These life-changing dogs offer independence, mobility, safety and friendship to those who need it most.We are the only organisation to raise and train Guide and Autism Assistance Dogs right here in the state, with local instructors available to provide ongoing support and aftercare. We are proudly Tasmanian, and support local businesses wherever we can. Guide Dogs Tasmania is operated by VisAbility.
Guide Dogs Australia
Guide Dogs Tasmania is a member of Guide Dogs Australia and the International Guide Dog Federation. Guide Dogs Australia is the trading name of Royal Guide Dogs Associations of Australia, which is the national organisation comprised of the state and territory-based Guide Dog organisations across Australia. Guide Dogs Australia would like to acknowledge major national corporate supporters for their ongoing commitment to assisting Australians with low vision, disability and illness.
Sean Cromwell – Independence
Our Tasmanian Partners
Montrose Veterinary Centre
The staff at Montrose have been looking after our pups and dogs for many years. They know us and know our pups, and nothing is ever a hassle. They provide us with expert care, attention and advice, and together we all make sure our pups are healthy and happy.
The team at Specsavers have championed the work of Guide Dogs Tasmania since 2012, raising funds in store and encouraging other stores to do the same. We visit with our Ambassador Dog to say thank you, and especially like it when they hold Super Hero Dress-up Days, as Dexter fits in very well!
Well-known Tasmanian building company, Fairbrother, support our Ambassador Dog Program with an annual donation from the Fairbrother Foundation, to cover the costs associated with this community program. The program is vital to enhancing our community engagement and fundraising with school, community groups and businesses state-wide.
Our Puppies Journey
Young recruits are specially bred and must be confident, responsive and healthy.
At 8-10 weeks, puppies move in with their Puppy Raisers and go everywhere they do – to shops, cafes and on public transport – to help them become well-socialised and comfortable with the world around them.
At 18 months of age, they’ll begin formal training to learn important commands and guiding techniques such as avoiding obstacles, stopping at kerbs and finding seats.
A Perfect Match
At around 2 years old, when they’ve passed their assessment, our puppies graduate. They’re then carefully matched with someone whose lifestyle, needs and personality they complement well.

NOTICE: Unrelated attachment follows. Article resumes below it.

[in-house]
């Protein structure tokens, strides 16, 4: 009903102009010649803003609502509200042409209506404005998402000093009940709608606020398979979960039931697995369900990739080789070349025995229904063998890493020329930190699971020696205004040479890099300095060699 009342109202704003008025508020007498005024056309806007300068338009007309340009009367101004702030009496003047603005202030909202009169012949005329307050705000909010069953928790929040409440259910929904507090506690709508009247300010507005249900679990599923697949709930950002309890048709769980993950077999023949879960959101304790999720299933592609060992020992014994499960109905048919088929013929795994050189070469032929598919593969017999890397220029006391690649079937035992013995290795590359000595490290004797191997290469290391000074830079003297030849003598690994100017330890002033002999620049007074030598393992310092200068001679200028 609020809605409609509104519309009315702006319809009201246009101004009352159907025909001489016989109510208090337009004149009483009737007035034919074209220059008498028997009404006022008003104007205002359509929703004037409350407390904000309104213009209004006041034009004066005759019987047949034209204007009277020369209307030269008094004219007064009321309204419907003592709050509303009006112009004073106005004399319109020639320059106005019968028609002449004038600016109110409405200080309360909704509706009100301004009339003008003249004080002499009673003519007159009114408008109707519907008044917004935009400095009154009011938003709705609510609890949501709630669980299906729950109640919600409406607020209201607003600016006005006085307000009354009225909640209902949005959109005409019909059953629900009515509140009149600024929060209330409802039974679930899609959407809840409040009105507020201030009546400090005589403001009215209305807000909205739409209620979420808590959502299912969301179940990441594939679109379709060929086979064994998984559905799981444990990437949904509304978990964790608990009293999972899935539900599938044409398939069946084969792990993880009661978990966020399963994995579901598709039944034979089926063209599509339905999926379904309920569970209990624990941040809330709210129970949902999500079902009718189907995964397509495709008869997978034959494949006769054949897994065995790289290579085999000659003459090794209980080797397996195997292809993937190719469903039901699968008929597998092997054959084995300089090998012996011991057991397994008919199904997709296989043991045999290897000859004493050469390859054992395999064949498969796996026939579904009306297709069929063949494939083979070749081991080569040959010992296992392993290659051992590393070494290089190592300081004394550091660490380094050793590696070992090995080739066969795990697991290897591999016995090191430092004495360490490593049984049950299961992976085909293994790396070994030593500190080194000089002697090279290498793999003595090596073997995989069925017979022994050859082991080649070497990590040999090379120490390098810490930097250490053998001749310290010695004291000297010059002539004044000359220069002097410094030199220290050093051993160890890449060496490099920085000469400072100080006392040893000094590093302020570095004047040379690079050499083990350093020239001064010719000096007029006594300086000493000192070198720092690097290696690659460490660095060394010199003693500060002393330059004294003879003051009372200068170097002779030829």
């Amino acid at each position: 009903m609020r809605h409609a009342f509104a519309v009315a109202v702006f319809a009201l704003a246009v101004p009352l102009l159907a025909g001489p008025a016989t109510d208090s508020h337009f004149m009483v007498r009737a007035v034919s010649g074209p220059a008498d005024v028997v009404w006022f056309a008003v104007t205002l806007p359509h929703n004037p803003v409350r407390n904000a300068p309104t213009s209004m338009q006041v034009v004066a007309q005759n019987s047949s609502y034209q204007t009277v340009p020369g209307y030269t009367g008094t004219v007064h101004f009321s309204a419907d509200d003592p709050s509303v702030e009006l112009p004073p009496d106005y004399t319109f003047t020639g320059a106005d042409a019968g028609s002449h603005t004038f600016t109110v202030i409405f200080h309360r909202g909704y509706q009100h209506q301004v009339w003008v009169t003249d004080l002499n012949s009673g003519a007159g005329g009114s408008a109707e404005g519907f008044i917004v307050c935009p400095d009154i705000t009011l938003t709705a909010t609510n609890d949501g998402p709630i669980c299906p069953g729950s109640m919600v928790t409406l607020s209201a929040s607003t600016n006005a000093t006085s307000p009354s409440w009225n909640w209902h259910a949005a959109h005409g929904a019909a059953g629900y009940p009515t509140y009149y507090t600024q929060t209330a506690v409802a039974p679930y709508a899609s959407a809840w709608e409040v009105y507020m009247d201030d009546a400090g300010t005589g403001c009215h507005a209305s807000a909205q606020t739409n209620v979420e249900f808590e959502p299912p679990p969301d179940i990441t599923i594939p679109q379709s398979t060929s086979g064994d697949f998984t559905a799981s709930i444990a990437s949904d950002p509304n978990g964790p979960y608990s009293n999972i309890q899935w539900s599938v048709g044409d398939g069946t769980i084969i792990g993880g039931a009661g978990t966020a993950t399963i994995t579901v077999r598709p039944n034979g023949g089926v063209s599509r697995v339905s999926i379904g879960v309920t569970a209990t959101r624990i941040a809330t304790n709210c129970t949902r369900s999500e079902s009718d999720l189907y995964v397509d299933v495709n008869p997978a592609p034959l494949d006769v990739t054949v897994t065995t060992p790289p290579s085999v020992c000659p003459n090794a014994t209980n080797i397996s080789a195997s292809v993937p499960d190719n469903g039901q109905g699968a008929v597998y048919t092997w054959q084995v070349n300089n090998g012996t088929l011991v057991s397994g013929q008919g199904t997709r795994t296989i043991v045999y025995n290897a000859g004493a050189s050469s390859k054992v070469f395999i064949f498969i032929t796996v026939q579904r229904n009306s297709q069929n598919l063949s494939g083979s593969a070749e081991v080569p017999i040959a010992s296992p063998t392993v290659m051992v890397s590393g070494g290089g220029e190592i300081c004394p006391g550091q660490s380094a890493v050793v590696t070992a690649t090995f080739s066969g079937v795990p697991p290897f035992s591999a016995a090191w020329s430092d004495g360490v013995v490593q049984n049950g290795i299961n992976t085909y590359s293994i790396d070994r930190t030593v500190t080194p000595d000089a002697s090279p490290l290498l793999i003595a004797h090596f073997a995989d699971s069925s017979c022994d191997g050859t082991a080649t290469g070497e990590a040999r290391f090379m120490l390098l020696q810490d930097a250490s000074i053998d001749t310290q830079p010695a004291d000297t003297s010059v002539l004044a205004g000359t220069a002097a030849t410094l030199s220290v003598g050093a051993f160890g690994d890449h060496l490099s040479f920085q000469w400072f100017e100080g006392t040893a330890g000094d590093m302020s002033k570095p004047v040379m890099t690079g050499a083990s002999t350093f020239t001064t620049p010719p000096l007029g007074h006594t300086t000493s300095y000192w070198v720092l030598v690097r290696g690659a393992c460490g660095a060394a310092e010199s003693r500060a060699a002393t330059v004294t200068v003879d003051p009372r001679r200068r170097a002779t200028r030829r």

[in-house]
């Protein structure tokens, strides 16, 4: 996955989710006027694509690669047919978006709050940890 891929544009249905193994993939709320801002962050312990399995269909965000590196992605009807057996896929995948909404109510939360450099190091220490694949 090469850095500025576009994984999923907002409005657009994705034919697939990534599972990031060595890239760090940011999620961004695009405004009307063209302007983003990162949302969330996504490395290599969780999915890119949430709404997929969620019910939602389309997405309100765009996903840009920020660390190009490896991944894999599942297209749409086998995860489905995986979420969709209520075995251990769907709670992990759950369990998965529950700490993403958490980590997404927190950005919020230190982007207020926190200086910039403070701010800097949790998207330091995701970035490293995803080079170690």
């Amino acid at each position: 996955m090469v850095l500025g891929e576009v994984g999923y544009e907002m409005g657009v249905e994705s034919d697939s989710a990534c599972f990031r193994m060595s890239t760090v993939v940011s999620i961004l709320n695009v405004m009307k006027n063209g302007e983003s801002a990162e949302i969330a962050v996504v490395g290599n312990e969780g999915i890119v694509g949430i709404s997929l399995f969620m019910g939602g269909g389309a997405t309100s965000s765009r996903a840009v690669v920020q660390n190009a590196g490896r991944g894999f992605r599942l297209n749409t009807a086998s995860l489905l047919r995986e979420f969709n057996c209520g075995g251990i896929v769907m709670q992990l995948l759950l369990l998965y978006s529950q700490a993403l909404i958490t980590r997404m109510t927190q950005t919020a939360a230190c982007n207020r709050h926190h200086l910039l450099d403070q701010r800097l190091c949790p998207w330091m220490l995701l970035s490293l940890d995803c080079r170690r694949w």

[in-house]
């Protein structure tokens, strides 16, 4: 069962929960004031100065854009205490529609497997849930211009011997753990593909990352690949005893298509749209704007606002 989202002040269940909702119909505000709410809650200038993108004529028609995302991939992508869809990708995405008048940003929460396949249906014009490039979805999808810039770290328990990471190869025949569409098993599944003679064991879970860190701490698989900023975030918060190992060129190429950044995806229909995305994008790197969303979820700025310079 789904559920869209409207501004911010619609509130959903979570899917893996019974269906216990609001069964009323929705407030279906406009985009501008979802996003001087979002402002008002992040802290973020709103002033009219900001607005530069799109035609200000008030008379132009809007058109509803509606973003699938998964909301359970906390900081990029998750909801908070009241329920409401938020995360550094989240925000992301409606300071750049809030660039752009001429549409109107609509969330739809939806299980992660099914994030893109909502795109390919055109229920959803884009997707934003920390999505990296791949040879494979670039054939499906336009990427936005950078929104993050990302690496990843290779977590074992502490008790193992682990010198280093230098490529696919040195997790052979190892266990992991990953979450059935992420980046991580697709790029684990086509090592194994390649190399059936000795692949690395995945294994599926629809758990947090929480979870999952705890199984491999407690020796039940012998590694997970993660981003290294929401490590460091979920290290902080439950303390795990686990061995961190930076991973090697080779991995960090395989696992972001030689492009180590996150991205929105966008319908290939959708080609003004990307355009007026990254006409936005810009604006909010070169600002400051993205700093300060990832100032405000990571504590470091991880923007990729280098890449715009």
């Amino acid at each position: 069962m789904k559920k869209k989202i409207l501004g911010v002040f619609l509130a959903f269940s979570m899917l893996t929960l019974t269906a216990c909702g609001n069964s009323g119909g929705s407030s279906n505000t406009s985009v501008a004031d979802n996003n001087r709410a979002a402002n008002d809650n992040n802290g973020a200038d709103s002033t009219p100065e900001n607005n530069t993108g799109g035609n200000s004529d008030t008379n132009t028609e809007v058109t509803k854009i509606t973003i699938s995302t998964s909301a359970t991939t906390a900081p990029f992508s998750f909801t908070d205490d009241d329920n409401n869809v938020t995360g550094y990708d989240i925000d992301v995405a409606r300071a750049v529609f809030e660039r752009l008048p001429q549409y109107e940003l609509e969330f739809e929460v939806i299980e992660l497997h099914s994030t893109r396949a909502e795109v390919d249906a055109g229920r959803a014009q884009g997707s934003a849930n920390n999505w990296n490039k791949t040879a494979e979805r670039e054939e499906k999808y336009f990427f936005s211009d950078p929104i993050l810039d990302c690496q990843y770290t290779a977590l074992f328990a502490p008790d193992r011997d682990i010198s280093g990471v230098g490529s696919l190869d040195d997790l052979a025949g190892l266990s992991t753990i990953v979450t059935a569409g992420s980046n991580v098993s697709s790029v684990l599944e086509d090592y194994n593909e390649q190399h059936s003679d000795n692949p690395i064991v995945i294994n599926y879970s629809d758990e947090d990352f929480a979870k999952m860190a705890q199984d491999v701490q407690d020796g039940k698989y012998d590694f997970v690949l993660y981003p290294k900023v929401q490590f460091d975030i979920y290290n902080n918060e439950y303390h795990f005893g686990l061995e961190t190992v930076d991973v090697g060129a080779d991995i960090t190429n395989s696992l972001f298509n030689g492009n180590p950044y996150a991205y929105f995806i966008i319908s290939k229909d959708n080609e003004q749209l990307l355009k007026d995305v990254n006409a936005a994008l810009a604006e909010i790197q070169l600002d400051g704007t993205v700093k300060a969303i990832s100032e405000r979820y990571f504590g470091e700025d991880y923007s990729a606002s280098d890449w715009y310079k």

In 1957 it was resolved at the Scottsdale Zone Convention that Apex would initiate the formation of a Guide Dogs for the Blind Association in Tasmania, and a sub-committee was appointed for this purpose. This committee didn’t wait for the official body to be formed before sponsoring the recipient of the first guide dog in Tasmania.
George Grainger, Chief Telephonist with the Hydro-Electric Commission in Hobart, had trained with a Guide Dog at the Exeter Training Centre in England but had been unable to bring his canine friend with him when he emigrated to Australia. A successful public appeal was launched and Mr Grainger was sent to Perth for retraining and 4 weeks later, in April 1958, he returned with Rumpus, Tasmania’s first Guide Dog.
On 30 July 1958 the Lord Mayor of Hobart, Sir Archibald Park, called a public meeting in the Town Hall at which it was decided to form Guide Dogs for the Blind Association of Tasmania, and a formation committee was elected.
In 1960 a northern regional committee was formed in Launceston with the backing of Apex, and in 1974 this committee alone raised $10,000. The committee became the forerunner of many auxiliaries established throughout the State, who existed to raise funds for the Association. Also in 1960 the Governor of Tasmania accepted patronage of the Association, and around this time the Attorney General also approved the use of the prefix “Royal”, and thus the Tasmanian branch became the only individual member of the Guide Dogs.
Associations to be so honoured. The Tasmanian Governor of the day traditionally accepts the position of Patron.
A Guide Dog Act, prepared by the then Minister for Health, The Hon. MG Everett QC was approved by parliament in 1967.
In 1987 we acquired office accommodation in Launceston and Devonport, and we purchased the Hobart office in 1988.
In 1987 Royal Guide Dogs took over the operations of The Lord Fraser Home for the Aged Blind in North Hobart, from the Royal Society for the Blind and Deaf, and 8 years later purchased the Crown Title to the Home from the State Government. Guide Dogs ran this facility until it was sold to the Friends School in 1996 for around $700,000 transferring its bed licences, staff and residents to the Queen Victoria Home Inc.
The Devonport office property was sold in 1995, and the Risby Street property in Ulverstone was purchased for the purposes of running a more central North-West Low Vision Clinic and fundraising depot. The Lions Club provided the equipment for the Low Vision Clinic and took an active role in promoting it. This property was sold in the mid 2000s.
We are proud of our history and excited by the future.
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